I de-forked my orange C8 (onto an AVX) years ago. Yeah it was great! More solid, go-to, easier to balance with cameras, heavy eyepieces, great for imaging, etc. No way was I going back to a wedge and a fork!
But, fast forward. I've found it sort of boring. I don't image anymore, and there is no joy in finding a target. I hate standing around waiting for it to grind on to the next target. The eyepiece is all over the place, forcing me to practically sit on the ground sometimes, crane my neck and constantly rotate the diagonal. Sometimes (like tonight) it just acts up and every go-to is off by half a degree. Resets, re-alignments, nothing seems to solve it. You suddenly feel at the mercy of a stupid computer who has it wrong. Tonight every alignment star it picked was below the horizon! ****? Triple checked location, date, time, year, and DST. I had to manually pick all alignment stars. Slewing slowly with the hand controller to get every target into the FOV because gotos are still off after a 4 star alignment really sucks. Forget panning around the sky looking for something, it's painful. I enter RA and DEC to find my variable and it's a degree off. It's dropped me into a small field I can't match up with my charts, and slewing with the hand controller is awkward. I wish I could just PUSH the scope around quickly to match my charts to the FOV but nope. Sometimes it drops me right on the variable other times it makes the entire process more difficult than just star hopping.
After years of this I finally found myself longing for the simplicity of the original fork. Push it around freely. Use setting circles to find targets. Yeah I'll miss the stability of the GEM but I won't miss the headache and setup time (30 minutes). Purchased a replacement fork and a wedge. Will set up a permanent pier in the yard. Primary interest is AAVSO variable observing so plopping it down on a pre-aligned wedge and getting to work, pushing from variable to variable sounds fantastic and productive. Nothing but the faint buzz of the synchro motors. No 4 star alignment process, noisy slews, bad alignments, batteries, tripod, counterweights, hand controllers, cables, or data entry. Just bolt it down and turn it on. The large RA setting circle will get me close enough.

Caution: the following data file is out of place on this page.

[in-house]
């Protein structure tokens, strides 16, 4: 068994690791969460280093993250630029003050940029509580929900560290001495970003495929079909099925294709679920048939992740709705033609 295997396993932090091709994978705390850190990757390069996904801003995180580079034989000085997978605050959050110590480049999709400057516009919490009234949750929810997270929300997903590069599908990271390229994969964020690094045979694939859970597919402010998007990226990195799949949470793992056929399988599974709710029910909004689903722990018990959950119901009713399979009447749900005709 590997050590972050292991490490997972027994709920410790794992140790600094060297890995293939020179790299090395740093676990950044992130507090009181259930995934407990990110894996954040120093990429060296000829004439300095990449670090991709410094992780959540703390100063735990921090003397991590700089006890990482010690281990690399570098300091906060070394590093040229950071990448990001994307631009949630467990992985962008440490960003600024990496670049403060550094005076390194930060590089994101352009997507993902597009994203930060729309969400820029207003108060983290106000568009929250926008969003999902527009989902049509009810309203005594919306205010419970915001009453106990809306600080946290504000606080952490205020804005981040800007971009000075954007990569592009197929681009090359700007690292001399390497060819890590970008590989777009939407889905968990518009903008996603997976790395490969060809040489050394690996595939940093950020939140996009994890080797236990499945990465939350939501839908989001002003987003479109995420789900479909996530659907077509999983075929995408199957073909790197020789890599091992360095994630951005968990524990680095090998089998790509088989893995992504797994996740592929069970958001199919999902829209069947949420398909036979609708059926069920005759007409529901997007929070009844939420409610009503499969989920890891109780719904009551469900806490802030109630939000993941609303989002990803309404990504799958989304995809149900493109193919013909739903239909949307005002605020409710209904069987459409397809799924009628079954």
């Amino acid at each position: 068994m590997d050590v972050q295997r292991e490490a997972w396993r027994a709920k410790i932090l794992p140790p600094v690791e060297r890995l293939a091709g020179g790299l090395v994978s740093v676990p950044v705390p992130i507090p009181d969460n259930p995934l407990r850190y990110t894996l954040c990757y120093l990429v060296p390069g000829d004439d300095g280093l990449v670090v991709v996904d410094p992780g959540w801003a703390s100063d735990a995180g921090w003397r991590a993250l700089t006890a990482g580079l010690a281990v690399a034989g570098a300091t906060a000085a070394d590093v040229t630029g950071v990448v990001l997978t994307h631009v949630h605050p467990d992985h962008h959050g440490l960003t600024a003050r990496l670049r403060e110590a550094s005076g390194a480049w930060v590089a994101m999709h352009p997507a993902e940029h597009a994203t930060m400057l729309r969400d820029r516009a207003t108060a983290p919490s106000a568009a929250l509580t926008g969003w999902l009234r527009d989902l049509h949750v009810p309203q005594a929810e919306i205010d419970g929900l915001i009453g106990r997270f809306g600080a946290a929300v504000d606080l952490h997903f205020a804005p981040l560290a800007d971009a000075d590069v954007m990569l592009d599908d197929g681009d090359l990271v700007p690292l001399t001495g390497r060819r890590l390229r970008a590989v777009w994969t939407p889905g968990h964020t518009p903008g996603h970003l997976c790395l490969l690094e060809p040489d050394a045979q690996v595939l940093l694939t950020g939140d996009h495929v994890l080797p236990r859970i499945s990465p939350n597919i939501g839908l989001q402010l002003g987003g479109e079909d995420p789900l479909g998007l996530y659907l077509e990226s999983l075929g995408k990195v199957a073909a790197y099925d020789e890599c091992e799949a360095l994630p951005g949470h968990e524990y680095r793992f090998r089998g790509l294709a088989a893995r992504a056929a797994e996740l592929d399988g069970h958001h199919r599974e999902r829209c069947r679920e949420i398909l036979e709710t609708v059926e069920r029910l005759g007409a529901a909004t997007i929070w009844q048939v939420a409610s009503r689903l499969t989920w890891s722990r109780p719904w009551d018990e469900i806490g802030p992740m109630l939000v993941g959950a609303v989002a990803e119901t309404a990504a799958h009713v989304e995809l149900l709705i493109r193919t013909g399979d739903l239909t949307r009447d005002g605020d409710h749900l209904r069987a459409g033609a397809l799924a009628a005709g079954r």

Just wondered how many of you have gone full circle like this. Feels sort of liberating.
I guess you should count me in your club. - with caveats
I have experienced viewing over the years with a similar self perspective as you describe. However, perhaps as a sign of my mental illness, I didn't re-configure my scopes often, rather added to the stable with similar variations as means of that "Growth".
As so many here would likely sympathize, my youthful experience looking at the night sky through an unstable instrument was dismal. I could never get decent enough views of the Moon, let alone other objects like Mars or Jupiter. Somehow, I didn't give up. By Kohoutek, I'd determined that this was going to be frustrating until I got better equipment.
Fast forward to the 80's when it got serious.
Remembering that previous horror, and having some change in my pocket (didn't really need a new car- did I?) my concept was a remotely operated telescope who's primary use was imaging. I'd expected both electronic and film cameras to play a part, one for the hunt, the other for the kill.